Within the Cedars-Sinai Center for Integrated Research in Cancer and Lifestyle (CIRCL), our basic science team focuses on identifying the molecular mechanisms by which lifestyle factors and dietary interventions influence cancer growth, with the hope of developing better disease-management and therapeutic strategies.
Basic Translational Science
The CIRCL is investigating the molecular mechanisms by which cholesterol, carbohydrates, caloric restriction, exercise and obesity regulate tumor growth. In a recent study published in Cancer Research, we describe a novel cholesterol-signaling axis (CYP27A1-27HC) that is frequently lost in prostate cancer and that, when restored, inhibits prostate cancer cell growth in vitro and in vivo. In addition, we recently conducted a functional genomic screen in obese and calorie-restricted mice to identify drug-able targets that drive prostate cancer growth in obese hosts or that can be targeted in combination with caloric restriction (diet) to slow tumor growth even further. Lastly, complementing our Carbohydrate and Prostate Cancer (CAPS2) clinical trial, we are continuing to investigate the effects of low carbohydrate diets in pre-clinical mouse models and are also testing the effects of carbohydrate quality (high glycemic index vs. low glycemic index) on tumor growth.
Currently, Richard Waldron, PhD, is leading the study, Revealing Mediators of Obesity-Promoted Pancreatic Adenocarcinoma, to elucidate mechanisms whereby a high fat, high calorie Western diet promotes advancement of pancreatic cancer. Pancreas from mice expressing oncogenic mutant KRas and raised on different diets will be subjected to state-of-the-art quantitative proteomic analysis at Cedars-Sinai to determine key proteins either increased or decreased in both males and females over time. This information will enable reconstruction of the signaling and metabolic pathways, and may identify novel biomarkers that emerge at distinct stages of the disease progression.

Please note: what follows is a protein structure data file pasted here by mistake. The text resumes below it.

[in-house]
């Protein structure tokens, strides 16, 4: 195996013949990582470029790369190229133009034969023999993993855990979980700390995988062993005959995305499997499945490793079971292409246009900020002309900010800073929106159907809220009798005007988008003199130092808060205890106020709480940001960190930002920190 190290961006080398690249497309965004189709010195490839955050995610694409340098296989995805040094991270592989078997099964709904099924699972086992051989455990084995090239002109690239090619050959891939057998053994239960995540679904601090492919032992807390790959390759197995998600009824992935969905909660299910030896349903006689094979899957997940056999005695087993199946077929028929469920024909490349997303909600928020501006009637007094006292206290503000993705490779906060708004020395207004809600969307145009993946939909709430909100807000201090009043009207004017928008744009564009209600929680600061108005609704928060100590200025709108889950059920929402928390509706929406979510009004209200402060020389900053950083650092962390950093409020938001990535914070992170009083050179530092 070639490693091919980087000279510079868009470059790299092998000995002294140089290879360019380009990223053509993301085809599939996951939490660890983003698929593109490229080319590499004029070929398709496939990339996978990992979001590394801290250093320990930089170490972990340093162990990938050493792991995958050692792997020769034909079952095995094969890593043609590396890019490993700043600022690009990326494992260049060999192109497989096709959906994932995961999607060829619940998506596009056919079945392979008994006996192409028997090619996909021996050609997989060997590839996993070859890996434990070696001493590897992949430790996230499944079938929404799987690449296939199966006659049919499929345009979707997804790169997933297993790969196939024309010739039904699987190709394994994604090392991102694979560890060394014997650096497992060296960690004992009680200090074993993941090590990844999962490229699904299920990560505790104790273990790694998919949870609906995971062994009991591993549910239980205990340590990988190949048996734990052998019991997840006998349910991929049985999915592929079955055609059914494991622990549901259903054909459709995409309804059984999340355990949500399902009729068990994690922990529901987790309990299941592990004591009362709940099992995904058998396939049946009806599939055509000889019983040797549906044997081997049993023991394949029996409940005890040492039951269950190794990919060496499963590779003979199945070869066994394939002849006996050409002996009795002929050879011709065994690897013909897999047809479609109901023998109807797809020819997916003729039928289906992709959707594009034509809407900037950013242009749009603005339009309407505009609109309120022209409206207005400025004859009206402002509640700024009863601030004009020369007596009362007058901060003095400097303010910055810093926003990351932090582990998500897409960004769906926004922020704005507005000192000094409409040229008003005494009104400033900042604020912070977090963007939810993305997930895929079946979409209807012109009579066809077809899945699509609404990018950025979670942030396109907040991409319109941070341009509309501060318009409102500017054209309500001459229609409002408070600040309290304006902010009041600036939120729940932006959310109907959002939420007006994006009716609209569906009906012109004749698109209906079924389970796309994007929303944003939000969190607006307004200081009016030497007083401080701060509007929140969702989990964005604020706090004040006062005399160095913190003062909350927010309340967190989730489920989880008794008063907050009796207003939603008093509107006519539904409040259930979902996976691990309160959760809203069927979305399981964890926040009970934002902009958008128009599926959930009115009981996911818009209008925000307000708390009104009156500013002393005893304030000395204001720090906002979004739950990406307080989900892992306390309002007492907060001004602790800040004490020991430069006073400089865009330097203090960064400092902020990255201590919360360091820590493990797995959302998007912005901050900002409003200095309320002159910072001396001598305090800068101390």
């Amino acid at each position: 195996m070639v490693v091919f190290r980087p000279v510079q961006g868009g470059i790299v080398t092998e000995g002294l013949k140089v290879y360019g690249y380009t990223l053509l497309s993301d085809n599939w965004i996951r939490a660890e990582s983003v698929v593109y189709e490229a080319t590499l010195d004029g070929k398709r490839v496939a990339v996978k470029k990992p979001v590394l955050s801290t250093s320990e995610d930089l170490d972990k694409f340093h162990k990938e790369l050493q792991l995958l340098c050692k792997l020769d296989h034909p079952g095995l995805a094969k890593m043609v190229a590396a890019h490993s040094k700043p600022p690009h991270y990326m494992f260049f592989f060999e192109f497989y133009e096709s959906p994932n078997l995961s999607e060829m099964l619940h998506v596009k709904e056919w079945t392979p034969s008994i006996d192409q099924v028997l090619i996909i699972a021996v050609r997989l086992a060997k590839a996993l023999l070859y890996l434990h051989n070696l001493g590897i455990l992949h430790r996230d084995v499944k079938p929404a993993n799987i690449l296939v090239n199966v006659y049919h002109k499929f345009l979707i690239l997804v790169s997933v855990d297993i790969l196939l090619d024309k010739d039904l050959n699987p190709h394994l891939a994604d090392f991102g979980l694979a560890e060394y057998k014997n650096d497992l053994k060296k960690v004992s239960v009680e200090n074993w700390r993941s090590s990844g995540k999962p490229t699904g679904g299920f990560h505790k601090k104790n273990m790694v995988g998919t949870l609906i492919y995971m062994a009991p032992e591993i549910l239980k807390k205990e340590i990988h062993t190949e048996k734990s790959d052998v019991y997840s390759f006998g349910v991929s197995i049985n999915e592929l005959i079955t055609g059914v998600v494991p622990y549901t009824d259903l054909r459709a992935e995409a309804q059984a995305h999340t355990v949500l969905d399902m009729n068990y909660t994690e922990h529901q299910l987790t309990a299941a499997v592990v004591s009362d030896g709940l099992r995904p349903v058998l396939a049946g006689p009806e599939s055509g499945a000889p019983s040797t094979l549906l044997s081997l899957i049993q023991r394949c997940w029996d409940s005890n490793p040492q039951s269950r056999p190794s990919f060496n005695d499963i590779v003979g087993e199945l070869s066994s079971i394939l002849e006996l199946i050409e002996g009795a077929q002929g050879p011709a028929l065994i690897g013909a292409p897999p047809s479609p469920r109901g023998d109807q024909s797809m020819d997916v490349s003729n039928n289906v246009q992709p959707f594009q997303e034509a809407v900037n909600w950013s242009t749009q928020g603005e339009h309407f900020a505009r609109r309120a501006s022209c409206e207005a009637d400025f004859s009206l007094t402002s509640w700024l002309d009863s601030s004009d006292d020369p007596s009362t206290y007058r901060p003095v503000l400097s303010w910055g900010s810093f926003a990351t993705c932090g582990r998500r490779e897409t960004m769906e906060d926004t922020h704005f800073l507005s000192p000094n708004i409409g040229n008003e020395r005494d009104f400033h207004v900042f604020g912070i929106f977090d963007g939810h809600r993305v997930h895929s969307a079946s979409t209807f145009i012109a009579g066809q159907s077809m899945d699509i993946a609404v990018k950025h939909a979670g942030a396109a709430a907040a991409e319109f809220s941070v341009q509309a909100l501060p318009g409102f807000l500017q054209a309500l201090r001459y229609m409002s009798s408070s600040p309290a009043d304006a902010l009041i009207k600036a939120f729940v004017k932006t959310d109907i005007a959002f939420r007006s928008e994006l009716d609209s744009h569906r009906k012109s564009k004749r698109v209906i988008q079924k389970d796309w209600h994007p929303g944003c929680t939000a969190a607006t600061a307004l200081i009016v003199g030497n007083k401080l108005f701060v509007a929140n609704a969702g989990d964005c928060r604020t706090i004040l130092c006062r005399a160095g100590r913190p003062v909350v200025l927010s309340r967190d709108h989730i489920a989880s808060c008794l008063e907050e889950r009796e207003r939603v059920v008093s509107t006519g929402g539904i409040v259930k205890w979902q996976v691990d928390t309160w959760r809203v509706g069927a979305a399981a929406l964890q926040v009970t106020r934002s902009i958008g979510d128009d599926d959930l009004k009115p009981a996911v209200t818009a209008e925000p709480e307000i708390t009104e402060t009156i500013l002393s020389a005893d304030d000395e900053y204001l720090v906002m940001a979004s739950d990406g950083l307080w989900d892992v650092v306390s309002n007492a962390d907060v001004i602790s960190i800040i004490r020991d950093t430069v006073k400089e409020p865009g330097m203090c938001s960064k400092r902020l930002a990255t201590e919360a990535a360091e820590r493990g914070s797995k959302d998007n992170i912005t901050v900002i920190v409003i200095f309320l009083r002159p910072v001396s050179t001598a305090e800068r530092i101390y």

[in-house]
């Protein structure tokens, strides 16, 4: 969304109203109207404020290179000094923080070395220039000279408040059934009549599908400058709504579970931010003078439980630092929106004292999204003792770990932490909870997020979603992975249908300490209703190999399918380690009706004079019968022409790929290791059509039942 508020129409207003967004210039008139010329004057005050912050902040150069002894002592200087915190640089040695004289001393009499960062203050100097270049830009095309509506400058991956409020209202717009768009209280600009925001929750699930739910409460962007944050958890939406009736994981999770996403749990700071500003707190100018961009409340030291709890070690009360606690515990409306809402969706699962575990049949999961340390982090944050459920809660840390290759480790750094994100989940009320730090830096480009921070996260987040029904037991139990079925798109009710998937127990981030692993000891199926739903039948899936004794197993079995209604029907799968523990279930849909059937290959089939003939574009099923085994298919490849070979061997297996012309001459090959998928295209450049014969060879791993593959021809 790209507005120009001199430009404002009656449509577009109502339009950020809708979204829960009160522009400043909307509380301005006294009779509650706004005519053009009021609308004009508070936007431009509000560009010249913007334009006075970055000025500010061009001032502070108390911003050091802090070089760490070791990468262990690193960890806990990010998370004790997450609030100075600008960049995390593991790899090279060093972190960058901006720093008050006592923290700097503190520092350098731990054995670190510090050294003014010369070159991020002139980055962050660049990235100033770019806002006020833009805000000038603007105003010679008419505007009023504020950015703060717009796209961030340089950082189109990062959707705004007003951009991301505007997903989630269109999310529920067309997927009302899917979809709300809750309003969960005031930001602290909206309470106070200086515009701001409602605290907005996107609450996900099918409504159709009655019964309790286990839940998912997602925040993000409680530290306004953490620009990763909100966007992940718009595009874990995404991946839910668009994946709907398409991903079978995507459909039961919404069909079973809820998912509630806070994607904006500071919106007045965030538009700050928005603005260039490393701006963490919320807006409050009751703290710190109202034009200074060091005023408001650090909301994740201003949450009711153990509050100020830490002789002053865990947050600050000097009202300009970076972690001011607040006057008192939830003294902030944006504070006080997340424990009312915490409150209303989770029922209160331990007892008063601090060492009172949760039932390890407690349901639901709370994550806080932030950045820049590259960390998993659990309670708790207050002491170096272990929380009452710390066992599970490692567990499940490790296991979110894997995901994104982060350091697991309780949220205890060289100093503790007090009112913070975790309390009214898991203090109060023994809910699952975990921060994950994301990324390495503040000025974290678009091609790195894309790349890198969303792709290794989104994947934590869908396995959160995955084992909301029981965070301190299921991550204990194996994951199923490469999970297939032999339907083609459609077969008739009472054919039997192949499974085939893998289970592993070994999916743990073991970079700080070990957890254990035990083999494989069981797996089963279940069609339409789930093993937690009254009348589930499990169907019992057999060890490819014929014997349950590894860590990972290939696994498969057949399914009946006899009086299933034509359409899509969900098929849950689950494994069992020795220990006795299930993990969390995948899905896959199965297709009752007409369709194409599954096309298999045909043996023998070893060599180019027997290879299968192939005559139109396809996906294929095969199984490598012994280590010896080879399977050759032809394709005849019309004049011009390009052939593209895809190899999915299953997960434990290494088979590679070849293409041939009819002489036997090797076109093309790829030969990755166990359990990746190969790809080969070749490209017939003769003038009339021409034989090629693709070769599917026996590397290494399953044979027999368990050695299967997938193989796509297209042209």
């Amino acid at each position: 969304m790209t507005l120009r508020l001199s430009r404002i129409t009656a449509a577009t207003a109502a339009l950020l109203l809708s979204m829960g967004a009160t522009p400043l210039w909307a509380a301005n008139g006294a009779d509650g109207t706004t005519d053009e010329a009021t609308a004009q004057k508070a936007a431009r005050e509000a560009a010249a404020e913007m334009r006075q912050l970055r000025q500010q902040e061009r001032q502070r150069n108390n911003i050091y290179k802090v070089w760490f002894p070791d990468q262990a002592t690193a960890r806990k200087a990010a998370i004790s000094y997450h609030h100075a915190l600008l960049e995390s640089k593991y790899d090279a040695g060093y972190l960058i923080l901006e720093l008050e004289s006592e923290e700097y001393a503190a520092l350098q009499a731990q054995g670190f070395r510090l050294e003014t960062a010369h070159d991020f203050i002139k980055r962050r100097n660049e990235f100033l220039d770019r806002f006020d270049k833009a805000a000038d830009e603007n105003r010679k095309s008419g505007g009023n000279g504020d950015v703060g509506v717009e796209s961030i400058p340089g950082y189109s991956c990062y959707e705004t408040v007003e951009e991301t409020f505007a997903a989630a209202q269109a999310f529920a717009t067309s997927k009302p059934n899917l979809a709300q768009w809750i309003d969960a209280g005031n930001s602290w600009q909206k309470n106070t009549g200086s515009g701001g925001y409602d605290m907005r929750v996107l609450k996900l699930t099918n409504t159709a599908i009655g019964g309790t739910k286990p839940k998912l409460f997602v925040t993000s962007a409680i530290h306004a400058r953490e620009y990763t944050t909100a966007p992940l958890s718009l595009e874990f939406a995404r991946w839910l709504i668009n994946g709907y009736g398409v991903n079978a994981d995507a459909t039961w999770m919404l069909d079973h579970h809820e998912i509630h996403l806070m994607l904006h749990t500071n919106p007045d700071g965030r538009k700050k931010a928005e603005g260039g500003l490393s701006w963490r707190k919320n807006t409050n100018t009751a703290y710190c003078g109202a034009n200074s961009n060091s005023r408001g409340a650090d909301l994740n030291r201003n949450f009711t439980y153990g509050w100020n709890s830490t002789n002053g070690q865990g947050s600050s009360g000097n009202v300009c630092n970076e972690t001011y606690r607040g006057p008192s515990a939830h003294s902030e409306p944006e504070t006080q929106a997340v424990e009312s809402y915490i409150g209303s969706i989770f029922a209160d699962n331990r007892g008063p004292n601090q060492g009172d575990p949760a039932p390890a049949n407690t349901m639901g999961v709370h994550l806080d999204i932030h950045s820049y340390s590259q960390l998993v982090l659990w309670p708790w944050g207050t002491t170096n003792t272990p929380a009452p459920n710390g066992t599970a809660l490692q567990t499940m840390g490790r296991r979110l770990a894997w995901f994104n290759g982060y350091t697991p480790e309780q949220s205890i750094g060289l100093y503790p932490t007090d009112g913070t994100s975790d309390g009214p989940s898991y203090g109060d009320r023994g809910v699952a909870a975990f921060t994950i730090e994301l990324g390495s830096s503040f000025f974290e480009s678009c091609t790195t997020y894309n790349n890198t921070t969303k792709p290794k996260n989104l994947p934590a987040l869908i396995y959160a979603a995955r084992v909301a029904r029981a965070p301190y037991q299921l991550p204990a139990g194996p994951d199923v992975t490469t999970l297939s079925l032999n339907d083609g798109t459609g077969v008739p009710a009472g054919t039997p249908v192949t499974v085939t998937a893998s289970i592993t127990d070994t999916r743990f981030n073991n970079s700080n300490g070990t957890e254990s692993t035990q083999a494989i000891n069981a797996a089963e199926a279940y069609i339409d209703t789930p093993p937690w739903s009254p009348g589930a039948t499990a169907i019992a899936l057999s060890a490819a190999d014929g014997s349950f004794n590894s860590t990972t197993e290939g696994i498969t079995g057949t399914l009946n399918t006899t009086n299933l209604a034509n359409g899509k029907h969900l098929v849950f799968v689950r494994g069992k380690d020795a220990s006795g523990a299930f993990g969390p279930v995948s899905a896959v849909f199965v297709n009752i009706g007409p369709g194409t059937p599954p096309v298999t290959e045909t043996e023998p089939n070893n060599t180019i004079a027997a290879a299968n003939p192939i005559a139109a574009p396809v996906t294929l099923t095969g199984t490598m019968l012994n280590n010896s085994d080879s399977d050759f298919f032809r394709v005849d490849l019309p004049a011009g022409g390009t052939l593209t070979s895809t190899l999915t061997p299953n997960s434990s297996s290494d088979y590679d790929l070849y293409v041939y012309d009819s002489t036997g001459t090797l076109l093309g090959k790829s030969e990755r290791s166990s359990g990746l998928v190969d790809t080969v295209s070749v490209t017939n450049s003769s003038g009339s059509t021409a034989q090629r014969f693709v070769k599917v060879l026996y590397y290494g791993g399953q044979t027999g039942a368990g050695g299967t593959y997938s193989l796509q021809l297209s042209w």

The epidemiologic research of the CIRCL focuses on lifestyle factors that may influence cancer racial disparities in minority populations. Recent projects have aimed at understanding how inflammation caused by dietary carcinogens may in part be responsible for the disproportionally higher prostate and cervical cancer incidence and mortality rates in the African American population. Additionally, we focus on finding correlations between diet, lifestyle and cancer risk. For example, studies have shown that obese men are more likely to have aggressive prostate cancer, including progression after surgery.
Current clinical trials examine how diet, exercise, or both contribute to cancer recurrence and overall survival. Epidemiological data point to weight-loss, low carbohydrate diets and high-intensity exercise as factors that affect cancer. However, only a randomized controlled clinical trial can study whether these factors play a role in improved cancer outcomes. Cedars-Sinai is currently conducting four randomized clinical trials in different cancer types and stages (prostate, breast and ovarian cancer) to further examine these hypotheses.
Optimal cancer care requires an understanding of a treatment's impact on an individual's clinical condition, functional capacity and quality of life. However, real-time assessments of how functional or symptomatic a patient has been outside the four walls of the clinic can be challenging for a number of reasons. In the study, Exploratory Study Evaluating the Longitudinal Integration of Wearable Biosensors into Cancer Clinical Trials to Assess Physical Functioning and Distress in Patients with Advanced Cancer, the research team will be evaluating the feasibility of utilizing wearable biosensors (e.g., Fitbits) in therapeutic clinical trials for patients with advanced cancer as an objective, real-time and dynamic assessment of a patient's physical functioning and a measure of experienced distress.
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